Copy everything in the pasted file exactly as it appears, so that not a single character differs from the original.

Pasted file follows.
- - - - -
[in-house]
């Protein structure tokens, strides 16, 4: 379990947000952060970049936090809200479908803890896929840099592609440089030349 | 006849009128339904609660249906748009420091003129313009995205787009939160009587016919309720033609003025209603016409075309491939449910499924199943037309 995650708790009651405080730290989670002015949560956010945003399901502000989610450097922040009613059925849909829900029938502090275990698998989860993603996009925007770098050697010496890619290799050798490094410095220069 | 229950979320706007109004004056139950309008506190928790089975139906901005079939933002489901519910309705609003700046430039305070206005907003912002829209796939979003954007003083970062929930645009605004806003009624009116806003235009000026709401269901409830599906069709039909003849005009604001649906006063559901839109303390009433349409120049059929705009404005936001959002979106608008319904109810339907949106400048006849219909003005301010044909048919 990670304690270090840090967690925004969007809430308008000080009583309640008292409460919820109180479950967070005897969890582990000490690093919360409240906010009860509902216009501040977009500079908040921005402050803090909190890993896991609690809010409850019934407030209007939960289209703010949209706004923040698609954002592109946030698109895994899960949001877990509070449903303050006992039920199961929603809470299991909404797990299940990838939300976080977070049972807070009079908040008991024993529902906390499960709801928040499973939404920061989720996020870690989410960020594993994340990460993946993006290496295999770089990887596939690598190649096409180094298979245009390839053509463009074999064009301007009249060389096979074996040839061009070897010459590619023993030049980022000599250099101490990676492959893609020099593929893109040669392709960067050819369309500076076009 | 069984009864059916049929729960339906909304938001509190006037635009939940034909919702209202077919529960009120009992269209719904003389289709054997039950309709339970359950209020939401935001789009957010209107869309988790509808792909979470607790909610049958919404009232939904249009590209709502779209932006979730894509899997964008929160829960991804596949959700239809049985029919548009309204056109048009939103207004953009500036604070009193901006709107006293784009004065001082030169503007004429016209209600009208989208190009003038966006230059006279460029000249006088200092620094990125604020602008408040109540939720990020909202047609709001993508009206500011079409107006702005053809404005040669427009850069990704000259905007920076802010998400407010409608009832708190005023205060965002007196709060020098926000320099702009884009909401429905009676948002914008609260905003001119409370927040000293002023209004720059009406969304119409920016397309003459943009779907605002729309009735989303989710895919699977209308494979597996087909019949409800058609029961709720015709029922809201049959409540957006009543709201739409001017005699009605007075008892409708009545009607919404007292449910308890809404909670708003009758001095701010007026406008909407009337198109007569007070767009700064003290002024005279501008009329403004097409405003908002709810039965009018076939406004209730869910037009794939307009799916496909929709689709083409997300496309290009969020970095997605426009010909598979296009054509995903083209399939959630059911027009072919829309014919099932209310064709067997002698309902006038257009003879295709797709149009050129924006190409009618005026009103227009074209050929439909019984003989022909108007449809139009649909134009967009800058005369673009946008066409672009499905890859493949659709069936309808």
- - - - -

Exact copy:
[in-house]
């Protein structure tokens, strides 16, 4: 379990947000952060970049936090809200479908803890896929840099592609440089030349 | 006849009128339904609660249906748009420091003129313009995205787009939160009587016919309720033609003025209603016409075309491939449910499924199943037309 995650708790009651405080730290989670002015949560956010945003399901502000989610450097922040009613059925849909829900029938502090275990698998989860993603996009925007770098050697010496890619290799050798490094410095220069 | 229950979320706007109004004056139950309008506190928790089975139906901005079939933002489901519910309705609003700046430039305070206005907003912002829209796939979003954007003083970062929930645009605004806003009624009116806003235009000026709401269901409830599906069709039909003849005009604001649906006063559901839109303390009433349409120049059929705009404005936001959002979106608008319904109810339907949106400048006849219909003005301010044909048919 990670304690270090840090967690925004969007809430308008000080009583309640008292409460919820109180479950967070005897969890582990000490690093919360409240906010009860509902216009501040977009500079908040921005402050803090909190890993896991609690809010409850019934407030209007939960289209703010949209706004923040698609954002592109946030698109895994899960949001877990509070449903303050006992039920199961929603809470299991909404797990299940990838939300976080977070049972807070009079908040008991024993529902906390499960709801928040499973939404920061989720996020870690989410960020594993994340990460993946993006290496295999770089990887596939690598190649096409180094298979245009390839053509463009074999064009301007009249060389096979074996040839061009070897010459590619023993030049980022000599250099101490990676492959893609020099593929893109040669392709960067050819369309500076076009 | 069984009864059916049929729960339906909304938001509190006037635009939940034909919702209202077919529960009120009992269209719904003389289709054997039950309709339970359950209020939401935001789009957010209107869309988790509808792909979470607790909610049958919404009232939904249009590209709502779209932006979730894509899997964008929160829960991804596949959700239809049985029919548009309204056109048009939103207004953009500036604070009193901006709107006293784009004065001082030169503007004429016209209600009208989208190009003038966006230059006279460029000249006088200092620094990125604020602008408040109540939720990020909202047609709001993508009206500011079409107006702005053809404005040669427009850069990704000259905007920076802010998400407010409608009832708190005023205060965002007196709060020098926000320099702009884009909401429905009676948002914008609260905003001119409370927040000293002023209004720059009406969304119409920016397309003459943009779907605002729309009735989303989710895919699977209308494979597996087909019949409800058609029961709720015709029922809201049959409540957006009543709201739409001017005699009605007075008892409708009545009607919404007292449910308890809404909670708003009758001095701010007026406008909407009337198109007569007070767009700064003290002024005279501008009329403004097409405003908002709810039965009018076939406004209730869910037009794939307009799916496909929709689709083409997300496309290009969020970095997605426009010909598979296009054509995903083209399939959630059911027009072919829309014919099932209310064709067997002698309902006038257009003879295709797709149009050129924006190409009618005026009103227009074209050929439909019984003989022909108007449809139009649909134009967009800058005369673009946008066409672009499905890859493949659709069936309808």